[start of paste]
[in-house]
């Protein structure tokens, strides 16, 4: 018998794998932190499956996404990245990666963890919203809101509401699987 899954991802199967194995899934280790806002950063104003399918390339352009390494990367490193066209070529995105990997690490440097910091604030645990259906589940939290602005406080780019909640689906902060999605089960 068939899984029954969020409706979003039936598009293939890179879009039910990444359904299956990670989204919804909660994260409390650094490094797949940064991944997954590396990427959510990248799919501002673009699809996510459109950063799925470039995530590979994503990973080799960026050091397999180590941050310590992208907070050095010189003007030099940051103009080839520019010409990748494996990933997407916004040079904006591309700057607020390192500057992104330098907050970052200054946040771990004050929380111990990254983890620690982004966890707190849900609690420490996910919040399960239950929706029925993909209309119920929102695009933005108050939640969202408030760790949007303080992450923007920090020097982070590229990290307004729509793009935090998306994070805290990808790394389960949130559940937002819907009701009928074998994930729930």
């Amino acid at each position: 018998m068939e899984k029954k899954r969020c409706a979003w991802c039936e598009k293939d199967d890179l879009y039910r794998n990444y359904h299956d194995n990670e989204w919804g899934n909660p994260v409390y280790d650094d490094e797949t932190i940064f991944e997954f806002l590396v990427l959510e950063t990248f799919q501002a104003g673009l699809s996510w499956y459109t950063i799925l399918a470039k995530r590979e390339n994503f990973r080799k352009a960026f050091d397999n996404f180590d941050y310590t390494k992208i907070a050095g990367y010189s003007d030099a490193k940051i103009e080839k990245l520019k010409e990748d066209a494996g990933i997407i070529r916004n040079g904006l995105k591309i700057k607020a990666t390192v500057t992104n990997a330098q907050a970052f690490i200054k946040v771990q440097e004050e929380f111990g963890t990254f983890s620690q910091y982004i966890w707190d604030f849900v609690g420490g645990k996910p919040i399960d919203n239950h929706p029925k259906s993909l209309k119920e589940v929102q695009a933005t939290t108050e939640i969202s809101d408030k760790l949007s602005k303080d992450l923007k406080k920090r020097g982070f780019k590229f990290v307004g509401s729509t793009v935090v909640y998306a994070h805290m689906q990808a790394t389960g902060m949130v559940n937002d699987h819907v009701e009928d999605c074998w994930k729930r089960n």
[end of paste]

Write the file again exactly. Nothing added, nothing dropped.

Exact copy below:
[in-house]
């Protein structure tokens, strides 16, 4: 018998794998932190499956996404990245990666963890919203809101509401699987 899954991802199967194995899934280790806002950063104003399918390339352009390494990367490193066209070529995105990997690490440097910091604030645990259906589940939290602005406080780019909640689906902060999605089960 068939899984029954969020409706979003039936598009293939890179879009039910990444359904299956990670989204919804909660994260409390650094490094797949940064991944997954590396990427959510990248799919501002673009699809996510459109950063799925470039995530590979994503990973080799960026050091397999180590941050310590992208907070050095010189003007030099940051103009080839520019010409990748494996990933997407916004040079904006591309700057607020390192500057992104330098907050970052200054946040771990004050929380111990990254983890620690982004966890707190849900609690420490996910919040399960239950929706029925993909209309119920929102695009933005108050939640969202408030760790949007303080992450923007920090020097982070590229990290307004729509793009935090998306994070805290990808790394389960949130559940937002819907009701009928074998994930729930």
């Amino acid at each position: 018998m068939e899984k029954k899954r969020c409706a979003w991802c039936e598009k293939d199967d890179l879009y039910r794998n990444y359904h299956d194995n990670e989204w919804g899934n909660p994260v409390y280790d650094d490094e797949t932190i940064f991944e997954f806002l590396v990427l959510e950063t990248f799919q501002a104003g673009l699809s996510w499956y459109t950063i799925l399918a470039k995530r590979e390339n994503f990973r080799k352009a960026f050091d397999n996404f180590d941050y310590t390494k992208i907070a050095g990367y010189s003007d030099a490193k940051i103009e080839k990245l520019k010409e990748d066209a494996g990933i997407i070529r916004n040079g904006l995105k591309i700057k607020a990666t390192v500057t992104n990997a330098q907050a970052f690490i200054k946040v771990q440097e004050e929380f111990g963890t990254f983890s620690q910091y982004i966890w707190d604030f849900v609690g420490g645990k996910p919040i399960d919203n239950h929706p029925k259906s993909l209309k119920e589940v929102q695009a933005t939290t108050e939640i969202s809101d408030k760790l949007s602005k303080d992450l923007k406080k920090r020097g982070f780019k590229f990290v307004g509401s729509t793009v935090v909640y998306a994070h805290m689906q990808a790394t389960g902060m949130v559940n937002d699987h819907v009701e009928d999605c074998w994930k729930r089960n």